Book Image

Object-Oriented JavaScript - Third Edition

By : Ved Antani, Stoyan STEFANOV
5 (1)
Book Image

Object-Oriented JavaScript - Third Edition

5 (1)
By: Ved Antani, Stoyan STEFANOV

Overview of this book

JavaScript is an object-oriented programming language that is used for website development. Web pages developed today currently follow a paradigm that has three clearly distinguishable parts: content (HTML), presentation (CSS), and behavior (JavaScript). JavaScript is one important pillar in this paradigm, and is responsible for the running of the web pages. This book will take your JavaScript skills to a new level of sophistication and get you prepared for your journey through professional web development. Updated for ES6, this book covers everything you will need to unleash the power of object-oriented programming in JavaScript while building professional web applications. The book begins with the basics of object-oriented programming in JavaScript and then gradually progresses to cover functions, objects, and prototypes, and how these concepts can be used to make your programs cleaner, more maintainable, faster, and compatible with other programs/libraries. By the end of the book, you will have learned how to incorporate object-oriented programming in your web development workflow to build professional JavaScript applications.
Table of Contents (25 chapters)
Object-Oriented JavaScript - Third Edition
About the Authors
About the Reviewer
Customer Feedback
Built-in Functions
Regular Expressions


You can create a regular expression object using the RegExp() constructor. You pass the expression pattern as the first parameter and the pattern modifiers as the second:

    > var re = new RegExp('[dn]o+dle', 'gmi'); 

This matches "noodle", "doodle", "doooodle", and so on. It's equivalent to using the regular expression literal:

    > var re = ('/[dn]o+dle/gmi'); // recommended 

Chapter 4, Objects and Appendix D, Regular Expressions contain more information on regular expressions and patterns.

The RegExp.prototype members

Following are the RegExp.prototype members:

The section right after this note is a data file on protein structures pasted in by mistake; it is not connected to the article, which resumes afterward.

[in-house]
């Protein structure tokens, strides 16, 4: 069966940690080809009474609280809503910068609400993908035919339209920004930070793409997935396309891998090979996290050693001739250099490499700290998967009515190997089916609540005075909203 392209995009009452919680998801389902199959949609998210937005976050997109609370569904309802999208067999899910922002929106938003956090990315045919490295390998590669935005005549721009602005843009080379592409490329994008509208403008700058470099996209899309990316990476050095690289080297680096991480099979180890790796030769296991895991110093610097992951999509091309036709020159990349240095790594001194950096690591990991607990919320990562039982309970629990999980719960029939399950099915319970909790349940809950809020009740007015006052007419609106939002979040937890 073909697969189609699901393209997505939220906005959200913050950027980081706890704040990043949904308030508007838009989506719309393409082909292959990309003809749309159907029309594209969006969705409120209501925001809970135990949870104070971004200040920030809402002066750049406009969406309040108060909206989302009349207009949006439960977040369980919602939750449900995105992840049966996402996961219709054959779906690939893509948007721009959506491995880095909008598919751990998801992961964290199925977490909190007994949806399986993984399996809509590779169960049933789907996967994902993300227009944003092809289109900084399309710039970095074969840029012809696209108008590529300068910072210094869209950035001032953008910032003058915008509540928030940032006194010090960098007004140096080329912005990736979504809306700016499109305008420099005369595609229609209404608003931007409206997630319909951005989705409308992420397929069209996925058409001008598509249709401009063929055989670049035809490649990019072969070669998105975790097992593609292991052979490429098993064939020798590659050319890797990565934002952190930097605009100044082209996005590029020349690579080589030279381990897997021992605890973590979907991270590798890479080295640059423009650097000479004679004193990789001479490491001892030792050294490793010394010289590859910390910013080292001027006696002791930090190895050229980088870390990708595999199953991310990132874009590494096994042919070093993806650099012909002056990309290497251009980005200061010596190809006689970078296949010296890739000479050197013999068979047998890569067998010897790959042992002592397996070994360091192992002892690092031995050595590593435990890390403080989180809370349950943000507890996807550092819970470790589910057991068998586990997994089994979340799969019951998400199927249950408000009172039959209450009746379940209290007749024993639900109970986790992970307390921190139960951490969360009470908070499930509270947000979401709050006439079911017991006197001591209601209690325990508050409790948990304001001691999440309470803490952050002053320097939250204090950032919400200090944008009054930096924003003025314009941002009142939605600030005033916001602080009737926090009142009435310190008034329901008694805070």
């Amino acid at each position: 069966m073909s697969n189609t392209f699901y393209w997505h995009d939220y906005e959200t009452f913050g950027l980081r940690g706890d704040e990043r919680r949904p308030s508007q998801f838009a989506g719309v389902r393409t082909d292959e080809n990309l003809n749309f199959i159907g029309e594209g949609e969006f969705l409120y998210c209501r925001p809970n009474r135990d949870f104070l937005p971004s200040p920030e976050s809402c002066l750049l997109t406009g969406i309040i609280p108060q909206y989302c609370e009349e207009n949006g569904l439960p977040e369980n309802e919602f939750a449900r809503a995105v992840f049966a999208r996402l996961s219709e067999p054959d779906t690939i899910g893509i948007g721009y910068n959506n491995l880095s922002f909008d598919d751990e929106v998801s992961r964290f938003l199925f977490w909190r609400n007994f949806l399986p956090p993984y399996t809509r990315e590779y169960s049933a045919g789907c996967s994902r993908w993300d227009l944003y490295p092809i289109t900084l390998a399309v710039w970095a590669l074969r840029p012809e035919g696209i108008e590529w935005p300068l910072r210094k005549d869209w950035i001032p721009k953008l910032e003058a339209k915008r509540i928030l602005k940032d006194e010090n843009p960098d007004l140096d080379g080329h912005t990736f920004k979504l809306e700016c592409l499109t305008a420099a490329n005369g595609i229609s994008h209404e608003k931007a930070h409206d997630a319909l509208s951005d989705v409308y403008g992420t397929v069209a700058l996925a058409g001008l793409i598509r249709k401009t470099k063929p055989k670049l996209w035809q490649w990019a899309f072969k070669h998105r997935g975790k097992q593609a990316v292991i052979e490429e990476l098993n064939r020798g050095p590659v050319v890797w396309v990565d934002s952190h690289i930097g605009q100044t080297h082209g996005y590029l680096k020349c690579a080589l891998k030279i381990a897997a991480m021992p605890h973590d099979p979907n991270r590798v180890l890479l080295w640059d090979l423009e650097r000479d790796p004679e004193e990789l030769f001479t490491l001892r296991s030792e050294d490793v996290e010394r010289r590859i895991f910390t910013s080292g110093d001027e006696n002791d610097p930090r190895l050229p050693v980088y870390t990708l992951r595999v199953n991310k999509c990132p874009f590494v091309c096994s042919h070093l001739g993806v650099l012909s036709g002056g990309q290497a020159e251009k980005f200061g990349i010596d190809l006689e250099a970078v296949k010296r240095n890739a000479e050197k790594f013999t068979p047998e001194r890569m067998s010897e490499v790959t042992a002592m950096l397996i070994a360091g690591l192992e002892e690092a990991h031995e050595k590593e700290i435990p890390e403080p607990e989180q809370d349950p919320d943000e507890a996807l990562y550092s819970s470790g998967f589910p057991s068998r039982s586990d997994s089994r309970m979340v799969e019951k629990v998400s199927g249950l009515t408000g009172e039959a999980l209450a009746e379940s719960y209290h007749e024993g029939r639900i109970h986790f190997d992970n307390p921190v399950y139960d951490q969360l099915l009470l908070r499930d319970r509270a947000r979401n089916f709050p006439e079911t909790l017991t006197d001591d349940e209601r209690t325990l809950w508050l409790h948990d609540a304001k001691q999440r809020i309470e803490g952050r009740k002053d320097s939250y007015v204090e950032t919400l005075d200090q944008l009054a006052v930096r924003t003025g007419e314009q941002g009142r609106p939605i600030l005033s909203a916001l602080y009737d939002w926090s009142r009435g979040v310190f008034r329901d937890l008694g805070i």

Read-only true if the g modifier was set when creating the regexp object.


Read-only. true if the i modifier was set when creating the regexp object.


Read-only. true if the m modifier was set when creating the regexp object


Contains the position in the string where the next match should start. test() and exec()set this position after a successful match. Only relevant when the g (global) modifier was used:

    > var re = /[dn]o+dle/g;   
    > re.lastIndex;   
    > re.exec("noodle doodle");   
    > re.lastIndex;   
    > re.exec("noodle doodle");   
    > re.lastIndex;   
    > re.exec("noodle doodle");   
    > re.lastIndex;   


Read-only. Returns the regular expression pattern (without the modifiers):

    > var re = /[nd]o+dle/gmi;   
    > re.source;   


Matches the input string with the regular expression. On a successful match returns an array containing the match and any capturing groups. With the g modifier, it matches the first occurrence and sets the lastIndex property. Returns null when there's no match:

    > var re = /([dn])(o+)dle/g;   
    > re.exec("noodle doodle");   
    ["noodle", "n",   "oo"]   
    > re.exec("noodle doodle");   
    ["doodle", "d",   "oo"]   

The arrays returned by exec() have two additional properties: index (of the match) and input (the input string being searched).


Same as exec() but only returns true or false:

    > /noo/.test('Noodle');   
    > /noo/i.test('Noodle');